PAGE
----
My wife asks interesting questions about words, and the most recent was “Why do we say ‘bedridden’?” I opened my mouth, realized I didn’t have anything useful to say, and turned to the dictionary. The answer is simple but unpredictable, and since others may well be interested, I’m sharing it here. The Online Etymology Dictionary has a good summary:
also bed-ridden, mid-14c., from adjectival use of late Old English bæddrædæn “bedridden (man),” from bedrid, from Old English bedreda, literally “bedrider, bedridden (man),” from bed + rida “rider” (see ride (v.)). Originally a noun, it became an adjective in Middle English and acquired an –en on the analogy of past participle adjectives from strong verbs such as ride.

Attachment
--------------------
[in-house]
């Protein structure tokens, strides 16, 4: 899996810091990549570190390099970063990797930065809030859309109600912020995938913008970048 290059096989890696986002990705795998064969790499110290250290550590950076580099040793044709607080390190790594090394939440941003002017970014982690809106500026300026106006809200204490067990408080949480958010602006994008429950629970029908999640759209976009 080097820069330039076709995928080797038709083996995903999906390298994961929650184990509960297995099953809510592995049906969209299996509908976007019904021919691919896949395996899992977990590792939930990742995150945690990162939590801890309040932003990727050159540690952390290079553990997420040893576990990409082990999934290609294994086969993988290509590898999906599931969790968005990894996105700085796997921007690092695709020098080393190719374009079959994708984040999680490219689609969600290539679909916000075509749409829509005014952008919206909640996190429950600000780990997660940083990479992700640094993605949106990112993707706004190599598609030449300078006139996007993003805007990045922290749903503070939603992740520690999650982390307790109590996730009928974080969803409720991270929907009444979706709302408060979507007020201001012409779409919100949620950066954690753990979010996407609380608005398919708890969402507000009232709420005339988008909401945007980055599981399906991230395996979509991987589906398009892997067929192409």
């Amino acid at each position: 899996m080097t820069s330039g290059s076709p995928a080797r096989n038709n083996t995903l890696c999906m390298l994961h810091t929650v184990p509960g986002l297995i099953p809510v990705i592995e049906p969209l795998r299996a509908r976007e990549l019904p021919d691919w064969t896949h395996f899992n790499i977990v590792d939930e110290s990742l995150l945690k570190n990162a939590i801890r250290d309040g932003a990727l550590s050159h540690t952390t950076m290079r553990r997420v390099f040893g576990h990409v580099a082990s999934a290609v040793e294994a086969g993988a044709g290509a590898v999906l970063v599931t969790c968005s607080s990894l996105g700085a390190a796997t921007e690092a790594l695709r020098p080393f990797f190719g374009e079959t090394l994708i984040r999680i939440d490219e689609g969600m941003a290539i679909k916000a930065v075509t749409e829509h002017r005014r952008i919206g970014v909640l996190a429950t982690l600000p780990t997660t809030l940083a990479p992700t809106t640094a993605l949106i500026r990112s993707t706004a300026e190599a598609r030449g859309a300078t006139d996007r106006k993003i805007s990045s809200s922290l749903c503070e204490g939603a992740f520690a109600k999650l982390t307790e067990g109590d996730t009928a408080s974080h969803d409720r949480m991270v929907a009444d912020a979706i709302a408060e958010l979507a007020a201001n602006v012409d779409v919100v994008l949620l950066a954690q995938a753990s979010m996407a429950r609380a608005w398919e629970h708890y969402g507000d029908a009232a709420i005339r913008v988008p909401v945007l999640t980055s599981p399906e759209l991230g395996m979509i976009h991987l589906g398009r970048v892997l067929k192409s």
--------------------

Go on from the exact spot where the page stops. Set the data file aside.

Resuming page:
So it was originally ‘bed-rider,’ which makes sense, and due to the sort of morphological scrambling languages are subject to, it looks like it means ‘ridden by a bed,’ which doesn’t.